Visual Necklace - The Autism Helper

Visual Necklace

Categories: Interventions | Visuals

Let’s be real – behaviors don’t only happen within the 4 walls of our classrooms. Sometimes I wish that they would because in those 4 walls, I am way more in control. In our classrooms, we have visuals, schedules, data sheets, paras, and ideas ready to roll. We can ignore loud attention-maintained behaviors without getting snarky looks from noisy on-lookers. We have all the tools we may need accessible and can grab them as needed. But life isn’t so simple because life outside of our classrooms is hard for our kids. The cafeteria is an unpredictable place. The hallways are loud and over-stimulating. And don’t even get me started on the gym. It’s no surprise that many behaviors may be occurring outside of our rooms, so we need to be prepared to give our kids every advantage as we walk out that door and into that big scary world.

A quick and easy way to make sure behavior plans are being followed and ensure that our students are understood and understand us, is to bring visuals with you. The best way to do that is with visuals you carry all day! Hang a set of visuals on a lanyard around your neck or use a clip to attach to your belt loop and everywhere you go – you are ready with visuals. You might need access to visuals in the hallway, on the playground, getting on the bus, etc. Now you are ready. Check out this Visual Necklace resource!

This packet include 30 3inch/3inch visuals for a variety of commands, comments, and prompts that you might need on a daily basis. Laminate these small visuals and put a hole punch in the corner. Now you have 30 visuals at your finger tips!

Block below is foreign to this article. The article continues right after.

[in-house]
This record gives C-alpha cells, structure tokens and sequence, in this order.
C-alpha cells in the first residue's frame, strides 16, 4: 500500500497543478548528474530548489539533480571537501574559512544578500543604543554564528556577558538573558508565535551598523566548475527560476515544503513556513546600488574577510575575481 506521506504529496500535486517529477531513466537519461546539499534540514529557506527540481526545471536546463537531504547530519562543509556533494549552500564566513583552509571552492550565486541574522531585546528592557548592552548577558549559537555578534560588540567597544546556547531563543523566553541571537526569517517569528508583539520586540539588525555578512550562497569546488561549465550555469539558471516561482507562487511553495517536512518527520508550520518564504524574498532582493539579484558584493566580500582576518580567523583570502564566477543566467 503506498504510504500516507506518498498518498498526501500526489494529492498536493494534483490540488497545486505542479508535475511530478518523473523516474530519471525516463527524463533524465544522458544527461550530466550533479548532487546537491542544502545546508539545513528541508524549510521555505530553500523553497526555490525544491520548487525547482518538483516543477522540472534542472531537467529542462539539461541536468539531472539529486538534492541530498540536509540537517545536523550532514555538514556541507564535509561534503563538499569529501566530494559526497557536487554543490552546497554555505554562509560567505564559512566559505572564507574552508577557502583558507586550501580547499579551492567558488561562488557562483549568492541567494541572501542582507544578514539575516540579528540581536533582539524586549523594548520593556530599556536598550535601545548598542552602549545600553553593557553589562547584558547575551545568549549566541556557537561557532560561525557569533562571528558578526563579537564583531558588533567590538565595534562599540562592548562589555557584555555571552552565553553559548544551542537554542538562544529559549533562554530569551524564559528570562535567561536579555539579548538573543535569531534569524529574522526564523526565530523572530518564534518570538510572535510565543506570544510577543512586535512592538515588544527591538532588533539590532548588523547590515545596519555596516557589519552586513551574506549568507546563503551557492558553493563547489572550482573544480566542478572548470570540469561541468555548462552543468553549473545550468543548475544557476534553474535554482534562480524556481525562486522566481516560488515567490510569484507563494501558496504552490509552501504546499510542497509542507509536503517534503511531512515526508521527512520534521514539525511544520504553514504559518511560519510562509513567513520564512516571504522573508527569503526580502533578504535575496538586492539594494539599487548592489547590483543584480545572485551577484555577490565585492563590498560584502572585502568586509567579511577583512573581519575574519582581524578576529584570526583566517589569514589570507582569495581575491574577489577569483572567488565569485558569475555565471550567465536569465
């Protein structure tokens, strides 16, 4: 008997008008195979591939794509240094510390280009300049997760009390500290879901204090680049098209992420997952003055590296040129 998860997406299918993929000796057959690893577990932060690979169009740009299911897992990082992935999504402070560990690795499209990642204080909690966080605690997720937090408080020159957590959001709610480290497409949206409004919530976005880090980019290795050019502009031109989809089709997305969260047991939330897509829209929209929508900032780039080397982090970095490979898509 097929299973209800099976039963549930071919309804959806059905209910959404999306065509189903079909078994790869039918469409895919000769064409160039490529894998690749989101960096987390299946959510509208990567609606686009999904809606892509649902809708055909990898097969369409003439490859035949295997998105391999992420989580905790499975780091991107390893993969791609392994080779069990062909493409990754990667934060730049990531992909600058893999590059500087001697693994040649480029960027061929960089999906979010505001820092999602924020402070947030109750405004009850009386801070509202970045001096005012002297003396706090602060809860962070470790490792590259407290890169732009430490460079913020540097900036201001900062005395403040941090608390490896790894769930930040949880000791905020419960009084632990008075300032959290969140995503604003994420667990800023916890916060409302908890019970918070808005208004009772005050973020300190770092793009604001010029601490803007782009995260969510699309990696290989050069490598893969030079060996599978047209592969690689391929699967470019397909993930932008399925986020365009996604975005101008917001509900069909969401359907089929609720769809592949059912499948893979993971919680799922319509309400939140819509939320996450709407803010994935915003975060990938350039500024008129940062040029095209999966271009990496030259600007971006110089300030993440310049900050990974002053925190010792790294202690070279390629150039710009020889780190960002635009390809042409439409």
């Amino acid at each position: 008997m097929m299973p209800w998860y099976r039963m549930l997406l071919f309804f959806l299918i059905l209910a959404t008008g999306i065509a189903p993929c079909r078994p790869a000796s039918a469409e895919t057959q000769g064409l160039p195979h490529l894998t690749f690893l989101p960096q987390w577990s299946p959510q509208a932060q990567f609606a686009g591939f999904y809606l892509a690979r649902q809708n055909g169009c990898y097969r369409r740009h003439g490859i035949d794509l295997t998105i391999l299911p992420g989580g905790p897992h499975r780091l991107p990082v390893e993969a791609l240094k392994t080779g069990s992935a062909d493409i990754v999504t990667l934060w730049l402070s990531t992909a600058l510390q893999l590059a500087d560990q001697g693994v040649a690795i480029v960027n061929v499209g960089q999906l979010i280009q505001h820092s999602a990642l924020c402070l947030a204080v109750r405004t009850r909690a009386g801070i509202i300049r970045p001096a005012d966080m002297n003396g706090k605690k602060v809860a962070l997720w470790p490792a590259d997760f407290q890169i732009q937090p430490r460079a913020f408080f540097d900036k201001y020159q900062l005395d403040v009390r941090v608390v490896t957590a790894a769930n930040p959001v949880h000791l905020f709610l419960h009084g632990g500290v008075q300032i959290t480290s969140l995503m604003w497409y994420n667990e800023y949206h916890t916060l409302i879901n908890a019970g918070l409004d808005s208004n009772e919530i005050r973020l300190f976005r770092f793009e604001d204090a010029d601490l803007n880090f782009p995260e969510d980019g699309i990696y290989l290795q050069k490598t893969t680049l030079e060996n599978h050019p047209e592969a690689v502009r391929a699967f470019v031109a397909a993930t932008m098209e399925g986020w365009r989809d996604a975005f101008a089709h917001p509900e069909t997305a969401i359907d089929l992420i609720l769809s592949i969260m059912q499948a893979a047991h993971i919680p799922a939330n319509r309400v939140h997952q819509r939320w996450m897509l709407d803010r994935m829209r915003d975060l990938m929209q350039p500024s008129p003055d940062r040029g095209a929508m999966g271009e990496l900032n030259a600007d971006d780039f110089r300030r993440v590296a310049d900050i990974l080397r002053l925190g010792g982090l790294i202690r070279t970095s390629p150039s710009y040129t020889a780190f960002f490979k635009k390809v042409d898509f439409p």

Our children often struggle with with receptive language and often don’t understand what is being asked of them. Learn more about receptive language challenges here and why visuals are effective here. This resource is easy prep. I love making a bunch of extra sets so I can give them to substitute paraprofessionals, specials teachers, and even send home to parents.

Learn more below:

Sasha Long
Latest posts by Sasha Long (see all)

3 Comments

  1. This Visual necklace also is great for parents. It helps with heightened frustration levels when communication is a barrier. My grandson was nonverbal two years ago and carrying portable visual supports made all the difference. And we still use some with him because of his difficulties with understanding.
    Great idea!

    Reply
  2. Please email me the visual necklace. I feel this would be very helpful in my classroom.

    Reply

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